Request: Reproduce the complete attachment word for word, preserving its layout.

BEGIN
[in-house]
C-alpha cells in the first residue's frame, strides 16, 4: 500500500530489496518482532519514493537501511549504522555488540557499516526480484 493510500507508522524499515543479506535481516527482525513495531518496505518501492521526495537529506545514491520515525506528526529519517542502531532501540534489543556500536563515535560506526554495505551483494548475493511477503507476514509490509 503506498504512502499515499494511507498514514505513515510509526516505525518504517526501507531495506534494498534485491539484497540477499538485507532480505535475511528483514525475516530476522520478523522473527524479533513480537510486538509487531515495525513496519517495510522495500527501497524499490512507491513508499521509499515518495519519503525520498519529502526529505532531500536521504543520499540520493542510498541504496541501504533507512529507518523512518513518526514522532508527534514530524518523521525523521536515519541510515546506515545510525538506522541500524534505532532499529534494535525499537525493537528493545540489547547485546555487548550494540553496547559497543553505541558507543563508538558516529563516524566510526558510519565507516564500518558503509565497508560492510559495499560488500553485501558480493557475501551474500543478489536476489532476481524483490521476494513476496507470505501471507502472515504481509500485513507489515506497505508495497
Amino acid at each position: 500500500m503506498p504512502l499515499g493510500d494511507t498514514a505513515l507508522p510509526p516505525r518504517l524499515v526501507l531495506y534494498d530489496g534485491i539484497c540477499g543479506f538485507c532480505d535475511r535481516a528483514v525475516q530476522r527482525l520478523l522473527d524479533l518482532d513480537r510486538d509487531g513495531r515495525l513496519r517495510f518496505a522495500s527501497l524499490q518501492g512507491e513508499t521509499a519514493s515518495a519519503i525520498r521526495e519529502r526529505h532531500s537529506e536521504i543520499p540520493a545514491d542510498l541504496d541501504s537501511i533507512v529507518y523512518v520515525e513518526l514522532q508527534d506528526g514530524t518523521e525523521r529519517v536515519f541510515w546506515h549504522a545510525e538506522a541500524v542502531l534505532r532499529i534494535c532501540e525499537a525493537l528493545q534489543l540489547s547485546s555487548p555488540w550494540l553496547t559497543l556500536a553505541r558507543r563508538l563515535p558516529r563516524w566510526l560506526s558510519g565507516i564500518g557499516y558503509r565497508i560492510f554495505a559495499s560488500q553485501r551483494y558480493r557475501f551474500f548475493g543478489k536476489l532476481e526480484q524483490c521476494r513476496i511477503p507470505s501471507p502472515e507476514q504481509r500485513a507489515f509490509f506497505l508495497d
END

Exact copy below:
[in-house]
C-alpha cells in the first residue's frame, strides 16, 4: 500500500530489496518482532519514493537501511549504522555488540557499516526480484 493510500507508522524499515543479506535481516527482525513495531518496505518501492521526495537529506545514491520515525506528526529519517542502531532501540534489543556500536563515535560506526554495505551483494548475493511477503507476514509490509 503506498504512502499515499494511507498514514505513515510509526516505525518504517526501507531495506534494498534485491539484497540477499538485507532480505535475511528483514525475516530476522520478523522473527524479533513480537510486538509487531515495525513496519517495510522495500527501497524499490512507491513508499521509499515518495519519503525520498519529502526529505532531500536521504543520499540520493542510498541504496541501504533507512529507518523512518513518526514522532508527534514530524518523521525523521536515519541510515546506515545510525538506522541500524534505532532499529534494535525499537525493537528493545540489547547485546555487548550494540553496547559497543553505541558507543563508538558516529563516524566510526558510519565507516564500518558503509565497508560492510559495499560488500553485501558480493557475501551474500543478489536476489532476481524483490521476494513476496507470505501471507502472515504481509500485513507489515506497505508495497
Amino acid at each position: 500500500m503506498p504512502l499515499g493510500d494511507t498514514a505513515l507508522p510509526p516505525r518504517l524499515v526501507l531495506y534494498d530489496g534485491i539484497c540477499g543479506f538485507c532480505d535475511r535481516a528483514v525475516q530476522r527482525l520478523l522473527d524479533l518482532d513480537r510486538d509487531g513495531r515495525l513496519r517495510f518496505a522495500s527501497l524499490q518501492g512507491e513508499t521509499a519514493s515518495a519519503i525520498r521526495e519529502r526529505h532531500s537529506e536521504i543520499p540520493a545514491d542510498l541504496d541501504s537501511i533507512v529507518y523512518v520515525e513518526l514522532q508527534d506528526g514530524t518523521e525523521r529519517v536515519f541510515w546506515h549504522a545510525e538506522a541500524v542502531l534505532r532499529i534494535c532501540e525499537a525493537l528493545q534489543l540489547s547485546s555487548p555488540w550494540l553496547t559497543l556500536a553505541r558507543r563508538l563515535p558516529r563516524w566510526l560506526s558510519g565507516i564500518g557499516y558503509r565497508i560492510f554495505a559495499s560488500q553485501r551483494y558480493r557475501f551474500f548475493g543478489k536476489l532476481e526480484q524483490c521476494r513476496i511477503p507470505s501471507p502472515e507476514q504481509r500485513a507489515f509490509f506497505l508495497d